Give pretty spice or candy containers a new life in seconds by turning them into refrigerator magnets. Place a small, powerful magnet inside the back of an empty tin, which makes the tin itself magnetic. (Nonmetallic containers will work if you stick an adhesive magnet on the outside.)
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Crafty young gardeners know just how to make bare branches bloom in winter -- they just add tissue paper. Gather branches that have fallen outside; let dry, if necessary. Cut out 2-inch squares of pink tissue, pinch tightly in the middle to create blooms, and affix them to branches with white glue. Display in a tall container, such as a canning jar with the lid's center removed.
SourceMartha Stewart Kids, Volume 11 2004
Create a wintry scene on a wrapped present using a paper-dolls technique.
Enlarge the two-tree template to desired size; cut out.
Accordion-fold a piece of paper to the width of the template.
Trace the template onto top fold. Make "ornaments" with a screw punch.
Cut out and unfurl trees. Adhere with a glue stick or spray adhesive.
SourceMartha Stewart Living, December 2009
Warm someone up by adding a handwritten note to a tea bag. Cut two hearts out of red construction paper using a heart-shaped crafter's hole punch (available at crafts stores). Use a metallic pen to write a short message on one of the hearts. Next, remove a tea-bag tag and, at the end of the string, affix two hearts, back-to-back, using double-sided tape or a stapler. Package bags to give as a present, or steep one in hot water and serve.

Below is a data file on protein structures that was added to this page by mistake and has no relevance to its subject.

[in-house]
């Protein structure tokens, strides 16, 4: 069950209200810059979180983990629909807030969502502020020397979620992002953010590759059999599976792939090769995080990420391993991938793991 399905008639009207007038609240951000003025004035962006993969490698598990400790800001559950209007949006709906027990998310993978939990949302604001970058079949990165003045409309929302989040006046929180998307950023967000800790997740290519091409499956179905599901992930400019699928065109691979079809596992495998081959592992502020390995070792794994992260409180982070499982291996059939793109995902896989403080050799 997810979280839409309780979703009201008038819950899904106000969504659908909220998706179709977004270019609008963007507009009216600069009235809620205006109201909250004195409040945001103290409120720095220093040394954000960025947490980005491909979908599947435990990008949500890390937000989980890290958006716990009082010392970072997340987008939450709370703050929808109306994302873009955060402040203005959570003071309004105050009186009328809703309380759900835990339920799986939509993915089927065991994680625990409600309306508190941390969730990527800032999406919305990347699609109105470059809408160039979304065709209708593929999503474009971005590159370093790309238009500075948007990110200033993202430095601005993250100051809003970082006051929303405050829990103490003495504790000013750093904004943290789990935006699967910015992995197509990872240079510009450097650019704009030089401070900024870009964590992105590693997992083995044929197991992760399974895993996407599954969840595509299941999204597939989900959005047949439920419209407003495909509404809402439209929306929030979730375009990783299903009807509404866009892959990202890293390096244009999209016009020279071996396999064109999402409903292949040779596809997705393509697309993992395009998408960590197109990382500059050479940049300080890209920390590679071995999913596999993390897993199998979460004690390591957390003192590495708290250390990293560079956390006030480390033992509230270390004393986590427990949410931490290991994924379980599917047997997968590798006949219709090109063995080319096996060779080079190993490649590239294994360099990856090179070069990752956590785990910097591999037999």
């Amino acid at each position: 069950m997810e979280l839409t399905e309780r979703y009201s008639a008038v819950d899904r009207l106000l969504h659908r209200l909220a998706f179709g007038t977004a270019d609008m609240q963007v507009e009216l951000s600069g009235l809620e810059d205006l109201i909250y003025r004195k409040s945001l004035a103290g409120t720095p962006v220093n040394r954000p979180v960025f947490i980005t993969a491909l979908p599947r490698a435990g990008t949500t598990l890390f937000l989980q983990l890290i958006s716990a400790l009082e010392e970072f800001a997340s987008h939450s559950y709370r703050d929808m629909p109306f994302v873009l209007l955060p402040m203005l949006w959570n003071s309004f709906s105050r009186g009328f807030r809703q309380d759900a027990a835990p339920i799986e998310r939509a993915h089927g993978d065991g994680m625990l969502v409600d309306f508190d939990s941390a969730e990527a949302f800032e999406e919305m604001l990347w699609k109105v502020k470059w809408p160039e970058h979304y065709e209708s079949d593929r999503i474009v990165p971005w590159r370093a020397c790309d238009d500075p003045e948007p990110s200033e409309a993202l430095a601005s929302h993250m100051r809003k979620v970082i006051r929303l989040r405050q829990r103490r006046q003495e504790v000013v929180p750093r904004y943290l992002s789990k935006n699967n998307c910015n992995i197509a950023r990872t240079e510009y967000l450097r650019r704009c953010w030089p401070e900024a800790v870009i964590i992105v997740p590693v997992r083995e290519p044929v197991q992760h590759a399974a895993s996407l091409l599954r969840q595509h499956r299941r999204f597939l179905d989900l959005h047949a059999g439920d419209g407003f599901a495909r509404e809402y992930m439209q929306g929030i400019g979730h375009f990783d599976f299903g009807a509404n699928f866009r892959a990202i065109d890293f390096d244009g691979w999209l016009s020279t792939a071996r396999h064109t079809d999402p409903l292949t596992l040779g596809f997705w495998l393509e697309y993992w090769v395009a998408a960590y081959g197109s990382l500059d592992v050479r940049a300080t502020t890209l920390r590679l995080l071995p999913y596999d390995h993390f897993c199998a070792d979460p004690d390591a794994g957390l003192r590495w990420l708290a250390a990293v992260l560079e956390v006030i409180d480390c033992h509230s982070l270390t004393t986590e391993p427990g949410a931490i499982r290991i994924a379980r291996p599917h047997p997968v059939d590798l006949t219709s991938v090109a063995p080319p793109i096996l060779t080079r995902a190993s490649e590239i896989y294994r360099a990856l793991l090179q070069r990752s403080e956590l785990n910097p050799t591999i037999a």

SourceMartha Stewart Living, February 2005
A floral arrangement becomes positively frightening when covered in creepy cobwebs. To make the webs, cut a 5-inch section from inexpensive or damaged white panty hose, and pull apart until it becomes wispy and resembles cobwebs. Stretch the material over a cluster of dark blooms (we used crimson roses and dahlias, as well as some fiddlehead ferns). Set on a sideboard, or on a dining table as a centerpiece.
SourceMartha Stewart Living, October 2007
Use this tailor's trick whenever you need to cut a straight line through a woven fabric such as cotton or linen. Tease several threads loose at the point where you'll make the initial cut. Then gently pull out the threads to create a trail of perfectly aligned holes in the fabric, which can then guide your shears.
SourceMartha Stewart Living, April 2008
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